The Porsche Cayman is so well-balanced. At no time did I feel like the car was challenged to accomplish any task I asked of it. The roads we travelled were not ideal; frost heaved and poorly surfaced, potholes and cracked asphalt were the rule, not the exception. We chose a route that followed state highways and up and over the ridges they call “mountains” here in Vermont, as well as through rolling farmland. Traffic was light but provided enough cars to give some overtaking tests now and then. My drive was such that I had no idea where I was going. My father was leading the way in the 450sl so all I had to do was follow him. The Cayman can drive circles around the Cruise Missile 450sl, so I found myself lagging back on occasion, just so I could drive faster around a series of corners. On the flat ground I kissed The Ton doing this on occasion, and on the hills I never managed to make the tires squeak. Not exactly hard core hoonage here, but I was enjoying myself well within the edges of the performance envelope. It was the very small course correctness, such as a slight swerve to avoid a pothole, that illustrated how well the Cayman handled. Steering inputs telepathically became swift and sure action. I really like the way this car handles.

So handling is what I like… what don’t I like about this car?

Not much. Honestly my nits to pick about the Cayman are minor in the overall scheme of things. The gearbox is… weird. I love good old-fashioned cog swapping with a man-pedal and stick-shift. This is a manual shift car, in fact six-speed manual… but the gearbox seems… well, odd. The engine has plenty of torque and honestly it feels like 3 speeds will do, but in these days more is better so 6 it must be. At any given speed on these two-lane highways the car was just as happy to be in 3rd, 4th, 5th, or 6th. I really could not tell much difference between them. Additionally the shifter itself had a sort of vague feeling to it; was I in 3rd or 5th? Perhaps the gears become distinctly different at Autobahn speeds, but on rural roads at 45 to 85 MPH (yes… I broke the law, deal with it!) they all seemed the same above second gear. Very Minor Detail: The shift knob itself felt odd in my hand too. Smooth faces where they should have been rough, rough where it should have been smooth. Fingers need something to GRIP, not slide on.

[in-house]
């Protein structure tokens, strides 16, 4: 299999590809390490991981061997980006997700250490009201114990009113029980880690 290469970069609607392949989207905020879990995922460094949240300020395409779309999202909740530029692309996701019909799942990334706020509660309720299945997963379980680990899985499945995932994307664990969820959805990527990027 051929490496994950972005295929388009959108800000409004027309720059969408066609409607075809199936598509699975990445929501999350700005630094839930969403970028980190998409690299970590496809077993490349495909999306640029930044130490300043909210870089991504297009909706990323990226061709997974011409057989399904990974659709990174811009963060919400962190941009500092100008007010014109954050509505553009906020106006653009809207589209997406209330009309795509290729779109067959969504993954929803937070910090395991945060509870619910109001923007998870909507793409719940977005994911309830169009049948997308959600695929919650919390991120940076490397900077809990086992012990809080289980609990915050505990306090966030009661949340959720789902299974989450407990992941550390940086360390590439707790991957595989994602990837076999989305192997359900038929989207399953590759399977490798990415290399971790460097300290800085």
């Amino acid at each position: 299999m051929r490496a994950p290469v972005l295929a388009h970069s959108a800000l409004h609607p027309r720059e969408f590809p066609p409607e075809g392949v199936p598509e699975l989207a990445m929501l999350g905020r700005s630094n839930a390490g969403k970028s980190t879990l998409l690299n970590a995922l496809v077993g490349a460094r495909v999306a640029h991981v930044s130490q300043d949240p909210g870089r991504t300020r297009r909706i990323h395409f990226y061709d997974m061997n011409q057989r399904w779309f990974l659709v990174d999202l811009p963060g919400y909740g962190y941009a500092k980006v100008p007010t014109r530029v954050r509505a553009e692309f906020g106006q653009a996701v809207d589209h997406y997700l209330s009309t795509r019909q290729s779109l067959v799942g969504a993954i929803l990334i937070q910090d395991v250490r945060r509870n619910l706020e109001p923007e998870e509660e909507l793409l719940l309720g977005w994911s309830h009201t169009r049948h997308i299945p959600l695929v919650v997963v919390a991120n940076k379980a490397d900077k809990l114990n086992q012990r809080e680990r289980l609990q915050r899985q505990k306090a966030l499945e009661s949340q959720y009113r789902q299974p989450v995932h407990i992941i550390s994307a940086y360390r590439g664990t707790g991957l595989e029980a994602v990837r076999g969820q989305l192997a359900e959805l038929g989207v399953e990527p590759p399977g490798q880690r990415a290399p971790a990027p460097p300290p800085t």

Other ergonomic notes: The whole interior, while well constructed, of nice materials, seemed something of an afterthought. The rearview mirror has an odd shape. The gauges seemed to be a tad contrived and busy. Placement of some stuff made no sense. The big old gauge in the middle top of the dash was not immediately obvious as to its purpose; A barometer? A rally clock? WTF? They obviously need to put as much thought into the interior as they have the handling. Not quite there yet.

Following a 356

While underway I came upon a 1956 Porsche 356, and followed it for a while. It was a wonderful moment, as the Cayman is in many ways the 356 of now. Porsches Sacred Cow, the 911 is (in my opinion) artificially propped at the top of the performance heap. If they put as much effort into this chassis as they did the 911, they’d have, seriously, the world’s best car. However if they did, their core audience, the Porschephile loyal customers, would collectively revolt. No Porsche can be better than a 911 in their minds. That is sad in some ways as the Boxter/Cayman mid-engined design is truly a world beater. In other ways it is good because for Porsche it is their “low end” car, meaning it is relatively affordable next to the 911.

All the time I drove it I was mentally comparing it to my 43 year old E-type Jaguar. When the E-type arrived on the scene in 1961 it was truly a world beater. Supercar performance at a very reasonable price. In fact it BEAT the supercars of the day, namely the 300sl and the Ferrari 250. It beat them soundly, in all measures of performance, speed, braking, and handling. It did more with less, and more FOR less. This car is very much in that same mold. Like I said, and I’m happy to repeat, this is the best handling car I’ve ever driven, period. If they let it off the leash it could very well be the best car on the planet, bar none. As it is though, it remains relatively affordable, and truly amazing to drive.